Scallops are extraordinarily popular with American eaters, whose consumption of the plump bivalves is bound only by budget. As The Boston Globe reported last year, grocery shoppers commonly opt for frozen scallops treated with chemicals and even more water than their packaging reveals: Bay scallops in a bag sold at a Massachusetts Walmart for $5.98 clocked in at 91 percent moisture. By contrast, weathervane scallops—the largest in the world—are frozen at sea, before food chemists can mangle them with additives.
Weathervanes—considered a "best choice" by Monterey Bay Aquarium's Seafood Watch program, which blesses the fish whose harvest is least harmful to the environment—offer scads of sweet, buttery flavors. Kessenich accepts the gift gracefully, searing the scallops so their caramelized edges frame the luxe meat, soft and supple as a late-summer peach. Unlike frozen scallops, which are weirdly white as chalk, weathervanes have an ivory cast that looks lovely against the gently spiced green curry underscoring the shellfish. The composed plate's Asian stylings are echoed by split baby eggplants, airy naan puffs, and a spray of macadamia nuts.
Tanglewood is at its best when it's roaming the globe, frying up jaunty sweet-potato arancini or saucing a tender hanger steak with pomegranate. The dishes with less exotic provenances were among the few that disappointed: The King salmon used for the tartare was beautifully fatty, but the fish was slugged with too much additional oil, and its clean flavors were partially clouded by the horseradish crackers and pickled fennel that completed the presentation. A simple soup of celery root and potato, drizzled with crème fraiche and watercress pesto, was too sheer and acidic for a wintry day. It might have made a fine sauce for a hunk of halibut.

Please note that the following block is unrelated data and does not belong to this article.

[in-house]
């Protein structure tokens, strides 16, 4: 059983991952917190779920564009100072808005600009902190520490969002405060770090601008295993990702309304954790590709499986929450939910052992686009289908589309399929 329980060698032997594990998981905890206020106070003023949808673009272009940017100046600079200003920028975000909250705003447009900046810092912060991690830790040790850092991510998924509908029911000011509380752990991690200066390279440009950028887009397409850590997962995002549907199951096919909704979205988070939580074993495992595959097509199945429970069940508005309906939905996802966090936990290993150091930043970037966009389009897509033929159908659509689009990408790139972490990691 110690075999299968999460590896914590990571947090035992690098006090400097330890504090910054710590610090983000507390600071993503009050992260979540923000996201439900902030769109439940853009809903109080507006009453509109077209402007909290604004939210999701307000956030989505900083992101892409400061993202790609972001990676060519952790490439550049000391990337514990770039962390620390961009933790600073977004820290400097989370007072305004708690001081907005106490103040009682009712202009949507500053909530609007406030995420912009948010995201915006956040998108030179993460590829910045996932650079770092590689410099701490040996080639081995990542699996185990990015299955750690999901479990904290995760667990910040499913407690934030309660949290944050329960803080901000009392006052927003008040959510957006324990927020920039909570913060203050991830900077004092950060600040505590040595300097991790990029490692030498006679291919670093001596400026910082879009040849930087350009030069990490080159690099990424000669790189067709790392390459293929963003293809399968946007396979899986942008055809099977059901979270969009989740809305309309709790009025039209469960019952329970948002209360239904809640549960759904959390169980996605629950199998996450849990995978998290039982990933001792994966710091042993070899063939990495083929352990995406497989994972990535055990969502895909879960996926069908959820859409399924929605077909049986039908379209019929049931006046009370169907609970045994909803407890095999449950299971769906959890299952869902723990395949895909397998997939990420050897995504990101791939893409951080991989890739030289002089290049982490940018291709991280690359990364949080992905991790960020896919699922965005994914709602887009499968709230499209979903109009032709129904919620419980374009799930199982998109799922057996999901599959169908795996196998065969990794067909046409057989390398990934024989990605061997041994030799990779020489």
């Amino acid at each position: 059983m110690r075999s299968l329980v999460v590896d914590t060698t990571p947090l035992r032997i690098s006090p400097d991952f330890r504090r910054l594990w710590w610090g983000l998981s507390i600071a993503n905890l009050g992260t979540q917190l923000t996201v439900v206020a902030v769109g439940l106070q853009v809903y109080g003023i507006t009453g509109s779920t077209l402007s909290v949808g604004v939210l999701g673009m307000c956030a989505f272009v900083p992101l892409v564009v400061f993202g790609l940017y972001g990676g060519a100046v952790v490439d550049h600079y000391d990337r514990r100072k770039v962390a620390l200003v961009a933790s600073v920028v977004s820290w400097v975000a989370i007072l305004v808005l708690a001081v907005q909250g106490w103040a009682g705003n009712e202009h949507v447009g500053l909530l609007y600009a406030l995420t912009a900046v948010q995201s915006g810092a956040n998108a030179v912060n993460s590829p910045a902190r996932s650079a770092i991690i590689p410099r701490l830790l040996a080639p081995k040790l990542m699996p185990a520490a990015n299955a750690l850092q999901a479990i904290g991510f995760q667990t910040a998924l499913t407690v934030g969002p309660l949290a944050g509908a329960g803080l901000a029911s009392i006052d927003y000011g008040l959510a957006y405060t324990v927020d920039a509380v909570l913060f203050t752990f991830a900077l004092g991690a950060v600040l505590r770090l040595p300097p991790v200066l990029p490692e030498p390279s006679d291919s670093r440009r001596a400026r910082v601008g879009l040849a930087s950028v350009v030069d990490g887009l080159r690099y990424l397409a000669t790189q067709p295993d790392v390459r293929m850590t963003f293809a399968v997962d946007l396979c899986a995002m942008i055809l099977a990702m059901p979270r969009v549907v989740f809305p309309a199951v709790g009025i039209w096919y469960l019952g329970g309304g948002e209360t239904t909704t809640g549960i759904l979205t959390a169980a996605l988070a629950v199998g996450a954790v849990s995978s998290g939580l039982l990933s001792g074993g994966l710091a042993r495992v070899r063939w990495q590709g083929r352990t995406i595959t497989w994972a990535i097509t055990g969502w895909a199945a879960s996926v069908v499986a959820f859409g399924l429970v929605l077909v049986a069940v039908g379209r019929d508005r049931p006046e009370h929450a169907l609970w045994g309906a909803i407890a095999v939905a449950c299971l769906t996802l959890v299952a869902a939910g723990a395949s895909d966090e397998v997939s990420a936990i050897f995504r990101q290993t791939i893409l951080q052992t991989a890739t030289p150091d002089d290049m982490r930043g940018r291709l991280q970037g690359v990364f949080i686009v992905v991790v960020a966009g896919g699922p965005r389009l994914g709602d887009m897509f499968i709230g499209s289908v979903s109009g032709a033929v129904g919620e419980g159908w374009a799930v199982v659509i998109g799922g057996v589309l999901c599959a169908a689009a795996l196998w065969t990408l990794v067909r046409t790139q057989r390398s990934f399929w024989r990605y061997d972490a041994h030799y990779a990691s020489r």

Still, most of Tanglewood's problems would be fixed with a few phone calls. The restaurant could stand to schedule another runner on weekend nights (on my first visit, our friendly server was so flustered by simultaneous seatings that she had to double back twice to clarify our drink orders). Tanglewood's complimentary bread is a cold, hard, and bland reminder that good bread is worth the price. And I'd much rather ante up for a pat of quality butter or splash of fresh olive oil than soak my slice of bread in the balsamic vinegar that Tanglewood provides.
Finally, while a slim selection of spirits makes sense in a restaurant that needs to save every kitchen counter seat for dining customers, Tanglewood's wine list doesn't measure up to its inspired cuisine. Although the menu emphasizes delicate shellfish and Thai touches, such as coconut milk in a red risotto and a lemongrass coulis scribbled alongside bits of flash-fried yellowfin tuna, the only white wines available are an oaked chardonnay, sauvignon blanc, and pinot gris. None of the whites or the three listed reds are priced at more than $32, but affordability is small consolation when trying to figure out what to drink with a smart dish of whole Hawaiian blue prawns poached in a vanilla-sweet grapefruit nage.
Fortunately, wine's less of a concern at lunchtime, which is when you have to visit Tanglewood if you're after the salmon pastrami. The terrific salmon, seasoned and cured for four days before cold-smoking, is thickly sliced and smeared with whole-grain mustard. Online food chroniclers might want to get a picture.
Salmon tartare $6
Salmon pastrami $10